Rural crime: 'It's just like everybody here is suddenly living in prison'
Over 1,500 people attend rural crime meeting in Thurles
More than 1,500 people united in a remarkable show of defiance against marauding gangs spreading terror among farming families and the elderly.
They attended an emotionally-charged meeting in Thurles, Co Tipperary, where concerns over rural-based violence has reached unprecedented levels.
A new organisation called 'Save our Local Community' has now been formed, following a dramatic rise in crime in the county.
A number of speakers spoke passionately about a new sense of fear now stalking rural areas. And with some senior garda officers present, they demanded increased policing - and stiffer jail sentences - for the new style of criminal now targeting the farming community.
Last night's meeting was told how some families have been the victims of a series of burglaries, with thousands of euro worth of property stolen.
The meeting, in the Anner Hotel, was chaired by the Irish Independent's special correspondent Paul Williams.
Many farmers in the Athnid area near Thurles have been targeted by criminal gangs in recent months.
And a number of families living within a one-mile radius of each other have been hit at least twice since early June.
Thousands of euro worth of expensive tools, and other farmyard machinery and equipment, as well as diesel, have been stolen.
The meeting was told that this crime wave is causing serious financial and psychological strain on "ordinary, law-abiding, citizens".
The lack of gardaí - and crime prevention measures - in rural areas was highlighted as a major problem.
Barry O'Gorman, a dairy farmer, warned that dangerous criminals are taking advantage of the lack of rural policing.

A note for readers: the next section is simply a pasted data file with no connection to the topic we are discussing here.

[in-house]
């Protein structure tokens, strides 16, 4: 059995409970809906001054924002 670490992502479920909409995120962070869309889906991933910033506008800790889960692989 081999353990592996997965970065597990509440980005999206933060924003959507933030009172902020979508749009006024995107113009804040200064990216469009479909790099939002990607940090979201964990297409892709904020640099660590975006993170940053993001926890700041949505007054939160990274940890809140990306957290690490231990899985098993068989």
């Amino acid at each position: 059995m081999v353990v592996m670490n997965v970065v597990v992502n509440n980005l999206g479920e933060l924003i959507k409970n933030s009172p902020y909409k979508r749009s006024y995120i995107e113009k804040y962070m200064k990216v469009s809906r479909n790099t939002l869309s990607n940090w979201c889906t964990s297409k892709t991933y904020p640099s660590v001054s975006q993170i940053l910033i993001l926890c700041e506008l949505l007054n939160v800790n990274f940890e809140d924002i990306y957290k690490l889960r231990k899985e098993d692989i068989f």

However, he insisted local communities are determined to organise a united front to tackle this growing crime wave.
He described how many families are taking "drastic measures" to protect both themselves and their property, impacting heavily on the fabric of country life.
"For example, a lot of people are getting automatic gates - it's suddenly like everybody is living in a prison," he said.
"Sometimes the gates into a farmyard are closed at all times - and are only opened when a family knows exactly who wants to enter. Neighbours can't come to visit casually; they have to ring in advance and almost have to make an appointment in the interest of everybody's safety.
"It has really upset how we live - and how we interact with those who live near us."
Mr O'Gorman demanded a complete overhaul of the judicial system, saying our current bail laws are too lenient.
He called for the introduction of a 'three strikes and you're out' approach - similar to the legal process in a number of US states.
He said this would "put manners" on repeat offenders.
This ruling was first introduced in California and Washington in the early 1990s, with the objective of increased mandatory jail sentences, for those guilty of repeated crime.
"We need something like this here in Ireland. It which would act as a real deterrent," he said.
"The Gardaí are doing their job and are getting convictions. But ensuring certain criminals receive proper jail sentences remains a problem."
Mr O'Gorman said that on the first occasion he was robbed, a gang also stole property belonging to four other farmers living nearby.
He believes the footprints of a child were left at the scene, showing that a youngster was involved in the burglary.
"Three or four other farmers were also hit; we are all within a few fields of each other. The gang obviously had their homework done beforehand."
In total, nearly €3,000 worth of his property was stolen, with neighbours reporting thefts worth €12,000.
However, despite escalating concerns over crime, he stressed that farmers should not take matters into their own hands, although shots have been fired to deter potential robbers.
"Using a gun is not the answer. It's not in our nature to shoot at anybody," he added.